Linked by Thom Holwerda on Thu 13th Dec 2007 23:20 UTC
Ubuntu, Kubuntu, Xubuntu DistroWatch reviews Geubuntu, and concludes: "For Enlightenment and Ubuntu fans this distro is custom made for you. It takes the best of Ubuntu and combines it with a great desktop environment. If Ubuntu or Kubuntu is a bit too heavy for your equipment, then Geubuntu just might be what you need. It might also be an idea for those who find Elive a bit overwhelming, or those who like to be a bit different from the rest of the crowd."
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bannor99
Member since:
2005-09-15

was the Linux desktop of today - years ago.
Sure it was resource heavy when it first came on the scene - but there was NOTHING ELSE like it that I can recall, I'm pretty sure it surpassed even what BeOS was touting for their interface although their SMP / multitasking may have been ahead of Linux at the time.

Rasterman's vision was way ahead of the curve. If Redhat or one of the other Linux players at the time has sponsored the project, I don't doubt we could have had a superior Compiz or a better-performing, eye-candy-heavy,
competitor to Vista's Aero - 5 years ago.
After all, did anyone think that a Pentium 166 with 64 megs RAM was going to be the epitome of the PC?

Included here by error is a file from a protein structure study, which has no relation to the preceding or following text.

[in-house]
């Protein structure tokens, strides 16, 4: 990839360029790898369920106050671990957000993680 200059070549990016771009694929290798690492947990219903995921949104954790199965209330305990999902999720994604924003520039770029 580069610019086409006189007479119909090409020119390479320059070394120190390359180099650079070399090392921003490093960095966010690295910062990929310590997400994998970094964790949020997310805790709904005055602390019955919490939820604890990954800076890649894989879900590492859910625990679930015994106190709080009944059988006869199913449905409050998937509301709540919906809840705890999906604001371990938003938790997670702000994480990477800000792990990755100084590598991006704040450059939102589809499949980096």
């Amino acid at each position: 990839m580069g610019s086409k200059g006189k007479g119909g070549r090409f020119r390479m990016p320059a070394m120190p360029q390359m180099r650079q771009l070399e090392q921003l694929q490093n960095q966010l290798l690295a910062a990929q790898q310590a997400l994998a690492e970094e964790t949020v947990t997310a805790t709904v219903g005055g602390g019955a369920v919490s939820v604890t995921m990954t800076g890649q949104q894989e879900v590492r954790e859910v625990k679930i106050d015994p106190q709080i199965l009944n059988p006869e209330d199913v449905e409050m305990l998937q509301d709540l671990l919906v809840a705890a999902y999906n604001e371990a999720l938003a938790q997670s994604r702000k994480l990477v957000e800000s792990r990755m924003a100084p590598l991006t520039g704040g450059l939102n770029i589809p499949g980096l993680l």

I'm posting this from a Geubuntu LiveCD session inside VMware workstation with 256 megs RAM allocated to the VM - performance / responsiveness is excellent , so far.

Reply Score: 1

FooBarWidget Member since:
2005-11-11

"If Redhat or one of the other Linux players at the time has sponsored the project, I don't doubt we could have had a superior Compiz or a better-performing, eye-candy-heavy,
competitor to Vista's Aero - 5 years ago."


Well, I do. Do you know the background of Compiz, and related important X server extensions like Render, Composite and Damage? A long story made short: X development has stagnated for years because the core team was too conservative and resisted progressive changes. The changes in the X server, necessary to support 3D compositing, would never have been accepted by the XFree86 developers. That's also the reason why XFree86 eventually forked into X.org, and only in recent years has development started to gain some speed again.

The problem was not technological, it was political. Sponsoring Rasterman would not have helped the situation.

Reply Parent Score: 2